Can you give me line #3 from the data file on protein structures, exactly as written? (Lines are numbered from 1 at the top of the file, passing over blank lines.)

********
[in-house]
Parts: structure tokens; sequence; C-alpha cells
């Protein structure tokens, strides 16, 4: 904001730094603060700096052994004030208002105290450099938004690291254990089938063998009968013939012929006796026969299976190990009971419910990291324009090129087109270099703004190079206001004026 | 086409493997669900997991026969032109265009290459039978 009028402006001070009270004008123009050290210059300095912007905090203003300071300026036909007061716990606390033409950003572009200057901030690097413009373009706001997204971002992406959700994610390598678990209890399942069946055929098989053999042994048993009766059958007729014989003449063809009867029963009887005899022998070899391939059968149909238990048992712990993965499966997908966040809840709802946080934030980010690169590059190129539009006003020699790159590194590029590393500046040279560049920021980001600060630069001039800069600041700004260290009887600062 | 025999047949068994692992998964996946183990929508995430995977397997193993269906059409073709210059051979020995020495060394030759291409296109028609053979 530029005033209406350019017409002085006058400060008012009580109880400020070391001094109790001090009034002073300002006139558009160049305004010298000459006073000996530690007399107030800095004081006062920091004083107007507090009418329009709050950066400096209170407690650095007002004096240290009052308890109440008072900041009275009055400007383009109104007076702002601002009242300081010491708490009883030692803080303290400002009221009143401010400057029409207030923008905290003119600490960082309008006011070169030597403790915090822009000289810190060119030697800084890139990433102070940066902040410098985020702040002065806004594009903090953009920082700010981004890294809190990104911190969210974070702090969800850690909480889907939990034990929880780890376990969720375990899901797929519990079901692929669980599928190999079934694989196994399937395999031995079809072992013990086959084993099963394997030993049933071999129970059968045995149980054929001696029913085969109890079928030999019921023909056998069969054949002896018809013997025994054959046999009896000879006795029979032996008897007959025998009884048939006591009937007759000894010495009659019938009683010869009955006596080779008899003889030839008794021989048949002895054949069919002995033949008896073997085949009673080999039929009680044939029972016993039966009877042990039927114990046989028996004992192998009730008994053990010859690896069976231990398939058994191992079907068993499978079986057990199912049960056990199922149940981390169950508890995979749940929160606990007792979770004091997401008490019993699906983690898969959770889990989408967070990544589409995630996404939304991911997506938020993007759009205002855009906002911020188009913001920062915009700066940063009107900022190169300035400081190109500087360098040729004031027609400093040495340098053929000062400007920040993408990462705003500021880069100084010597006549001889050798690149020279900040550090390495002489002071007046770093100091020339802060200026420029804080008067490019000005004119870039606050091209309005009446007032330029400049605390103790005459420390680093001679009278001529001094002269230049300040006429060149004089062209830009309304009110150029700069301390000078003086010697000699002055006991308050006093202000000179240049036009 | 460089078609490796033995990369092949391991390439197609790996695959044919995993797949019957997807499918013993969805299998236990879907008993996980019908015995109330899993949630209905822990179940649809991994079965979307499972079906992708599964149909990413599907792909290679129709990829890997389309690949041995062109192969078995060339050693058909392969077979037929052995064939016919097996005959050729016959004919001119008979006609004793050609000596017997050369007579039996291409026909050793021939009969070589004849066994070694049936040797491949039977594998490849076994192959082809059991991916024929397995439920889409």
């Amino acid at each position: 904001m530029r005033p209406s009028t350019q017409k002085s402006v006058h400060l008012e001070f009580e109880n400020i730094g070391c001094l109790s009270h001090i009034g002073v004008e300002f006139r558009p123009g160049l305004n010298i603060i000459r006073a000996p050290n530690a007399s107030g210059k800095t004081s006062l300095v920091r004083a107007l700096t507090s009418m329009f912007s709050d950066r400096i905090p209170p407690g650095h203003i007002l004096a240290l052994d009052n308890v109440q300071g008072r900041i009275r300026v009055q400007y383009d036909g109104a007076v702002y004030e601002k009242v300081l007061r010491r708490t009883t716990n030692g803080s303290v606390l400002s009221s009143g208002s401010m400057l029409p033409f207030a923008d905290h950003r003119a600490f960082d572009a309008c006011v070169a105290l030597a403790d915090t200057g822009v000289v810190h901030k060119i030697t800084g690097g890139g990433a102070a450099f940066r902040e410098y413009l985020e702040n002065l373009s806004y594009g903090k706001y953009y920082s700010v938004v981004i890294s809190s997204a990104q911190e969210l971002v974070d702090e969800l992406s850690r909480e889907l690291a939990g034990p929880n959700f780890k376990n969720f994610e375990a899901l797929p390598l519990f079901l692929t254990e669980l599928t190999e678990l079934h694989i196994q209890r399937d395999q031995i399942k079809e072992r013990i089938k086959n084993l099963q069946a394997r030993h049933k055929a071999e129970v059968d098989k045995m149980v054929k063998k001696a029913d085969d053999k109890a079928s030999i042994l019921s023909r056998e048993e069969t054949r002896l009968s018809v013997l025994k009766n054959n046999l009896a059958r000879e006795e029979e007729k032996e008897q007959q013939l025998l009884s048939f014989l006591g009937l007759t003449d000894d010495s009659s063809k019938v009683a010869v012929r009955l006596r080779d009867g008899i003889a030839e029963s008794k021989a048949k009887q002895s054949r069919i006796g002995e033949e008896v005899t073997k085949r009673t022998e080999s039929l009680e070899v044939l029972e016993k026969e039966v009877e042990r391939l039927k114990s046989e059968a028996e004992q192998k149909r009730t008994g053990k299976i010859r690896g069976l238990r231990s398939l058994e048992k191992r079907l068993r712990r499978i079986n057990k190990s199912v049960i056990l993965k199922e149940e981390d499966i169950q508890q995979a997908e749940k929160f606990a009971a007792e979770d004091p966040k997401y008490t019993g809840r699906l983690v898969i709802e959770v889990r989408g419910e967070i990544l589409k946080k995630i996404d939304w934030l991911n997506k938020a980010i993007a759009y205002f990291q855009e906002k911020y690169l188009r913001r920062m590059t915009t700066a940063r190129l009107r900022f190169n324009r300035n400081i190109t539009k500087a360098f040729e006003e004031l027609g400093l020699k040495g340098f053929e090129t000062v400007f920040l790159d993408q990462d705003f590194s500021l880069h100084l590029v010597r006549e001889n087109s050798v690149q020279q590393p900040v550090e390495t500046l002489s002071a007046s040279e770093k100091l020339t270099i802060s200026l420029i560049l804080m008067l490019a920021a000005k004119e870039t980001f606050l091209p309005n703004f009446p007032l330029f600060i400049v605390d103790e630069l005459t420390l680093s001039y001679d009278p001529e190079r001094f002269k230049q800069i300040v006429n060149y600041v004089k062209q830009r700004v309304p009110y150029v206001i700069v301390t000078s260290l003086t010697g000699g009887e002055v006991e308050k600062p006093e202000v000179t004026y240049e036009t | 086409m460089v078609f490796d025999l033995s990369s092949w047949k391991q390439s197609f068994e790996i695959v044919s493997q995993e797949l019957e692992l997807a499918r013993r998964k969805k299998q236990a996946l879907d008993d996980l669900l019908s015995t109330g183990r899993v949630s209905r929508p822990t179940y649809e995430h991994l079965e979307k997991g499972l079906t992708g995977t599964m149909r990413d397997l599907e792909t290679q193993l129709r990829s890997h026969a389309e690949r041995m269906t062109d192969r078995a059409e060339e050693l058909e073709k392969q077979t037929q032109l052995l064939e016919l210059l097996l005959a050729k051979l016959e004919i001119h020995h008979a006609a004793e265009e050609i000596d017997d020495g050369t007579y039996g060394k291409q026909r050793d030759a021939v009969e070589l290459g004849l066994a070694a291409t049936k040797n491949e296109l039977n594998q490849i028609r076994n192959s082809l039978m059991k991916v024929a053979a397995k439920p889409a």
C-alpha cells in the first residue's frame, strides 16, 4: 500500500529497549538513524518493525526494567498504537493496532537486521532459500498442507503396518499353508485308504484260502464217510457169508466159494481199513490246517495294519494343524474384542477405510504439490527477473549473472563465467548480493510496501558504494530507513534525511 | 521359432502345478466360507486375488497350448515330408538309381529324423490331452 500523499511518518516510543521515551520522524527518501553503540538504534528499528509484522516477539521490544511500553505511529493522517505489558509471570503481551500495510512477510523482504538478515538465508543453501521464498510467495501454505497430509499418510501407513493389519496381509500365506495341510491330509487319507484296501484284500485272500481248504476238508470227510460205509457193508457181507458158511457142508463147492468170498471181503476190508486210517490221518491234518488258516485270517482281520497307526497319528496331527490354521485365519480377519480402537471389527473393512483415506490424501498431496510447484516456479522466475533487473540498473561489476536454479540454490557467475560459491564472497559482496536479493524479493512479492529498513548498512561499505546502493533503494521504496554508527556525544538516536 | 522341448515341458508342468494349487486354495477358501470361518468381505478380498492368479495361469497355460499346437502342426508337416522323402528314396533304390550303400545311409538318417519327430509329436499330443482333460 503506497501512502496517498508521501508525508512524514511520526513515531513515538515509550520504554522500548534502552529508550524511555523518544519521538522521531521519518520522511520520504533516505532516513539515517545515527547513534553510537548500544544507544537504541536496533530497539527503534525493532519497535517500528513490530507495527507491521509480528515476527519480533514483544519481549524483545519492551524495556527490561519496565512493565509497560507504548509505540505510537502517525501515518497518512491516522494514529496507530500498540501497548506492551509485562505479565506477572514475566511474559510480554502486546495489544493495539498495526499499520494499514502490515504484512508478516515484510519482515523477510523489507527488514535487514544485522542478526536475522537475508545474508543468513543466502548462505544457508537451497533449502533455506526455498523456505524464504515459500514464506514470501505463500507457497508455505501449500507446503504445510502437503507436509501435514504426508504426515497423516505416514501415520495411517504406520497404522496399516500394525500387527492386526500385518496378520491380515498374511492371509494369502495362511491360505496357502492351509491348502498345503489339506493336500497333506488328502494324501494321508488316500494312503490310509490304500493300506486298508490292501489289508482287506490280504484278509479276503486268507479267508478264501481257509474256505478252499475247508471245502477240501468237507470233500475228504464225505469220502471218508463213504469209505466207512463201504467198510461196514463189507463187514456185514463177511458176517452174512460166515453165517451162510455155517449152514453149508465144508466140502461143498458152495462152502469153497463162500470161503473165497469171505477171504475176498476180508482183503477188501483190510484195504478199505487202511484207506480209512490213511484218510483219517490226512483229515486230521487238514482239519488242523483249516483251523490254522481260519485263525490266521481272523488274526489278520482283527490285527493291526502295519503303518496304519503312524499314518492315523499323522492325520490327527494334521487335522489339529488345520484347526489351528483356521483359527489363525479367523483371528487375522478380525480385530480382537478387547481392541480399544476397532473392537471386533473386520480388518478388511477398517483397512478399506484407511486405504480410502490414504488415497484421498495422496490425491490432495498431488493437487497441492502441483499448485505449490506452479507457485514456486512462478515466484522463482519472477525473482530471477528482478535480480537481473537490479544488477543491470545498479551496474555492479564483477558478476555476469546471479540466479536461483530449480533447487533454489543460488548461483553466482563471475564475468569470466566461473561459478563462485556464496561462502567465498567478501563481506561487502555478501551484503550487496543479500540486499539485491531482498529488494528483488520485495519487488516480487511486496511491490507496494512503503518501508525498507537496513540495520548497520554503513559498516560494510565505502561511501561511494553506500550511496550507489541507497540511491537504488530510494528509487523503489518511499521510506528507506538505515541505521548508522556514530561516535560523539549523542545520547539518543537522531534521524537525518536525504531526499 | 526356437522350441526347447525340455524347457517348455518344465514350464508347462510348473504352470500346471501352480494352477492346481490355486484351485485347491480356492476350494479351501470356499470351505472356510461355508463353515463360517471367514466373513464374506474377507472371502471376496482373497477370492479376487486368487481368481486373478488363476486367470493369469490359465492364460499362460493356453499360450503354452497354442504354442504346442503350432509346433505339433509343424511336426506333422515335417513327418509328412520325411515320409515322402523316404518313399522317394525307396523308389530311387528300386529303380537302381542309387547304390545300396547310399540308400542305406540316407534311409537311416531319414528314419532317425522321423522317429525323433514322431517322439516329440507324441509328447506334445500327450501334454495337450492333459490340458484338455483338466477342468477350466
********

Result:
């Protein structure tokens, strides 16, 4: 904001730094603060700096052994004030208002105290450099938004690291254990089938063998009968013939012929006796026969299976190990009971419910990291324009090129087109270099703004190079206001004026 | 086409493997669900997991026969032109265009290459039978 009028402006001070009270004008123009050290210059300095912007905090203003300071300026036909007061716990606390033409950003572009200057901030690097413009373009706001997204971002992406959700994610390598678990209890399942069946055929098989053999042994048993009766059958007729014989003449063809009867029963009887005899022998070899391939059968149909238990048992712990993965499966997908966040809840709802946080934030980010690169590059190129539009006003020699790159590194590029590393500046040279560049920021980001600060630069001039800069600041700004260290009887600062 | 025999047949068994692992998964996946183990929508995430995977397997193993269906059409073709210059051979020995020495060394030759291409296109028609053979 530029005033209406350019017409002085006058400060008012009580109880400020070391001094109790001090009034002073300002006139558009160049305004010298000459006073000996530690007399107030800095004081006062920091004083107007507090009418329009709050950066400096209170407690650095007002004096240290009052308890109440008072900041009275009055400007383009109104007076702002601002009242300081010491708490009883030692803080303290400002009221009143401010400057029409207030923008905290003119600490960082309008006011070169030597403790915090822009000289810190060119030697800084890139990433102070940066902040410098985020702040002065806004594009903090953009920082700010981004890294809190990104911190969210974070702090969800850690909480889907939990034990929880780890376990969720375990899901797929519990079901692929669980599928190999079934694989196994399937395999031995079809072992013990086959084993099963394997030993049933071999129970059968045995149980054929001696029913085969109890079928030999019921023909056998069969054949002896018809013997025994054959046999009896000879006795029979032996008897007959025998009884048939006591009937007759000894010495009659019938009683010869009955006596080779008899003889030839008794021989048949002895054949069919002995033949008896073997085949009673080999039929009680044939029972016993039966009877042990039927114990046989028996004992192998009730008994053990010859690896069976231990398939058994191992079907068993499978079986057990199912049960056990199922149940981390169950508890995979749940929160606990007792979770004091997401008490019993699906983690898969959770889990989408967070990544589409995630996404939304991911997506938020993007759009205002855009906002911020188009913001920062915009700066940063009107900022190169300035400081190109500087360098040729004031027609400093040495340098053929000062400007920040993408990462705003500021880069100084010597006549001889050798690149020279900040550090390495002489002071007046770093100091020339802060200026420029804080008067490019000005004119870039606050091209309005009446007032330029400049605390103790005459420390680093001679009278001529001094002269230049300040006429060149004089062209830009309304009110150029700069301390000078003086010697000699002055006991308050006093202000000179240049036009 | 460089078609490796033995990369092949391991390439197609790996695959044919995993797949019957997807499918013993969805299998236990879907008993996980019908015995109330899993949630209905822990179940649809991994079965979307499972079906992708599964149909990413599907792909290679129709990829890997389309690949041995062109192969078995060339050693058909392969077979037929052995064939016919097996005959050729016959004919001119008979006609004793050609000596017997050369007579039996291409026909050793021939009969070589004849066994070694049936040797491949039977594998490849076994192959082809059991991916024929397995439920889409």